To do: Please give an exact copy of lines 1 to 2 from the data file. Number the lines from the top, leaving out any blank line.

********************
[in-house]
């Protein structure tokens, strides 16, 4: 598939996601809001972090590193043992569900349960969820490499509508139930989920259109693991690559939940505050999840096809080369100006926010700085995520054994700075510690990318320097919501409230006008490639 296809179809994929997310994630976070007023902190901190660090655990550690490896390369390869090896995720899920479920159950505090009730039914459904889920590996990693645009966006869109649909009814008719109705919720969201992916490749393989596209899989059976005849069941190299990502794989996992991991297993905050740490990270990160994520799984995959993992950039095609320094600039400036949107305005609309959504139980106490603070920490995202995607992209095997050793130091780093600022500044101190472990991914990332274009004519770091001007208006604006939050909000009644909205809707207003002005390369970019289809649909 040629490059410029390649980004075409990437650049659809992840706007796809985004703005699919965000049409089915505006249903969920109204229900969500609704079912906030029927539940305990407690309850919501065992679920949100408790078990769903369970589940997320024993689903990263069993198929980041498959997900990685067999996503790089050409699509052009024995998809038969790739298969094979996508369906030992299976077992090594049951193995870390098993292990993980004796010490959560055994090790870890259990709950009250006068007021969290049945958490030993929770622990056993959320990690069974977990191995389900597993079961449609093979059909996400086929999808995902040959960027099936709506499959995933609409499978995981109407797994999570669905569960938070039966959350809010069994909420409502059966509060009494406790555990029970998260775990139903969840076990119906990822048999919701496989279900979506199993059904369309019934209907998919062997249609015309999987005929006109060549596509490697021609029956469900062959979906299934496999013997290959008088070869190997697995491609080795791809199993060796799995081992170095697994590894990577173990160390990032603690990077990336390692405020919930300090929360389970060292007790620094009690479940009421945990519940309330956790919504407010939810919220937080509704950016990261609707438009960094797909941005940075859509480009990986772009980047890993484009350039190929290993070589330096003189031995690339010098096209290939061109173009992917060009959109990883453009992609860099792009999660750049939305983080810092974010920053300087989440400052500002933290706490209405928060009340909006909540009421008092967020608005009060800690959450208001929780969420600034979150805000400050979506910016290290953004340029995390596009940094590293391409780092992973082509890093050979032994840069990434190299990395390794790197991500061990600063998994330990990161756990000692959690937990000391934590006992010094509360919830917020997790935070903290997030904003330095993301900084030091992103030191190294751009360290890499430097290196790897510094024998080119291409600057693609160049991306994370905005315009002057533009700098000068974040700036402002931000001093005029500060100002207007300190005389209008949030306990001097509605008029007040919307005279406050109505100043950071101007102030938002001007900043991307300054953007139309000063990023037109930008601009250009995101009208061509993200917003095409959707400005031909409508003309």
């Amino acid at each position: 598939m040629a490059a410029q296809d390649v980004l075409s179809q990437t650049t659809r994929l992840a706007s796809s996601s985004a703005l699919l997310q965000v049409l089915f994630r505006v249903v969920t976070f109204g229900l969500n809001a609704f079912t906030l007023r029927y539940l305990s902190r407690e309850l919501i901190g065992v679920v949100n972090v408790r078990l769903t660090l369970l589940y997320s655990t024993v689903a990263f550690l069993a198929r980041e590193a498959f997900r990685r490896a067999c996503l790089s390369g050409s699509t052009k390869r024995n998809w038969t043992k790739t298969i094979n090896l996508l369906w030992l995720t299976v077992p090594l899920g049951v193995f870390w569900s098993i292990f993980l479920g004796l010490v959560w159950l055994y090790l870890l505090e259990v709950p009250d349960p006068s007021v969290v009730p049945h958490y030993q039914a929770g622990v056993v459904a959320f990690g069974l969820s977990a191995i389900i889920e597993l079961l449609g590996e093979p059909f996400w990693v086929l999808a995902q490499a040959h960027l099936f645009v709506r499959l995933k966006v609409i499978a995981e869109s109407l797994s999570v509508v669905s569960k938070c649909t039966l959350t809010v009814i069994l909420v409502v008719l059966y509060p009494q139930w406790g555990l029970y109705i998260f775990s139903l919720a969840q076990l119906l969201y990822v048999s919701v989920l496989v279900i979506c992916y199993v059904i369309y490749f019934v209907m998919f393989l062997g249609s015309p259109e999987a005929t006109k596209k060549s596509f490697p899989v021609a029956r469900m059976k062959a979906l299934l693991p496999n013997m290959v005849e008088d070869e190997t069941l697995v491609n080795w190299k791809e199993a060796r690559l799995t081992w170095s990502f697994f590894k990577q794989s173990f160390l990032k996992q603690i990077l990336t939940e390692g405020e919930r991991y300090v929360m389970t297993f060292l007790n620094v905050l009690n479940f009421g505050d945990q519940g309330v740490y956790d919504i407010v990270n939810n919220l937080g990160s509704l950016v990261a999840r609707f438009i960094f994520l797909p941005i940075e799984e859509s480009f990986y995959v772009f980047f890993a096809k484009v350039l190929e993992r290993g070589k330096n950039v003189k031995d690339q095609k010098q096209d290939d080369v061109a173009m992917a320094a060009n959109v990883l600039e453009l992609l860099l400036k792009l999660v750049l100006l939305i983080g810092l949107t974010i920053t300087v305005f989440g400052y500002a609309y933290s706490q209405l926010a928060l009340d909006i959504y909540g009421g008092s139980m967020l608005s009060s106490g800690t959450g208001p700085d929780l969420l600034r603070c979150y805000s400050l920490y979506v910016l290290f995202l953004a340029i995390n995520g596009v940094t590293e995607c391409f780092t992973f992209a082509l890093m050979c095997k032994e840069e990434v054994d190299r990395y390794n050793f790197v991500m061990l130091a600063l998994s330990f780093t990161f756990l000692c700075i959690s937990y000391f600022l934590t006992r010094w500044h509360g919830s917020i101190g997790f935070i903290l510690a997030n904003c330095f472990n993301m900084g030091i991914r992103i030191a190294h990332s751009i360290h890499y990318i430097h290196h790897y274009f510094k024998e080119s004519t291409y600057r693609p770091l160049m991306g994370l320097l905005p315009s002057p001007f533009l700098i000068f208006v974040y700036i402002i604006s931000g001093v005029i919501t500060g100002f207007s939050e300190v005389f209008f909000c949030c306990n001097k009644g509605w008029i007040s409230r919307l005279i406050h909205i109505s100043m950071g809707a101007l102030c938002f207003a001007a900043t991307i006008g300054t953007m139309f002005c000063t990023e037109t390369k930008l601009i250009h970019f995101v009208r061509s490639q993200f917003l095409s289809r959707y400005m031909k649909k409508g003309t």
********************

[in-house]
């Protein structure tokens, strides 16, 4: 598939996601809001972090590193043992569900349960969820490499509508139930989920259109693991690559939940505050999840096809080369100006926010700085995520054994700075510690990318320097919501409230006008490639 296809179809994929997310994630976070007023902190901190660090655990550690490896390369390869090896995720899920479920159950505090009730039914459904889920590996990693645009966006869109649909009814008719109705919720969201992916490749393989596209899989059976005849069941190299990502794989996992991991297993905050740490990270990160994520799984995959993992950039095609320094600039400036949107305005609309959504139980106490603070920490995202995607992209095997050793130091780093600022500044101190472990991914990332274009004519770091001007208006604006939050909000009644909205809707207003002005390369970019289809649909 040629490059410029390649980004075409990437650049659809992840706007796809985004703005699919965000049409089915505006249903969920109204229900969500609704079912906030029927539940305990407690309850919501065992679920949100408790078990769903369970589940997320024993689903990263069993198929980041498959997900990685067999996503790089050409699509052009024995998809038969790739298969094979996508369906030992299976077992090594049951193995870390098993292990993980004796010490959560055994090790870890259990709950009250006068007021969290049945958490030993929770622990056993959320990690069974977990191995389900597993079961449609093979059909996400086929999808995902040959960027099936709506499959995933609409499978995981109407797994999570669905569960938070039966959350809010069994909420409502059966509060009494406790555990029970998260775990139903969840076990119906990822048999919701496989279900979506199993059904369309019934209907998919062997249609015309999987005929006109060549596509490697021609029956469900062959979906299934496999013997290959008088070869190997697995491609080795791809199993060796799995081992170095697994590894990577173990160390990032603690990077990336390692405020919930300090929360389970060292007790620094009690479940009421945990519940309330956790919504407010939810919220937080509704950016990261609707438009960094797909941005940075859509480009990986772009980047890993484009350039190929290993070589330096003189031995690339010098096209290939061109173009992917060009959109990883453009992609860099792009999660750049939305983080810092974010920053300087989440400052500002933290706490209405928060009340909006909540009421008092967020608005009060800690959450208001929780969420600034979150805000400050979506910016290290953004340029995390596009940094590293391409780092992973082509890093050979032994840069990434190299990395390794790197991500061990600063998994330990990161756990000692959690937990000391934590006992010094509360919830917020997790935070903290997030904003330095993301900084030091992103030191190294751009360290890499430097290196790897510094024998080119291409600057693609160049991306994370905005315009002057533009700098000068974040700036402002931000001093005029500060100002207007300190005389209008949030306990001097509605008029007040919307005279406050109505100043950071101007102030938002001007900043991307300054953007139309000063990023037109930008601009250009995101009208061509993200917003095409959707400005031909409508003309």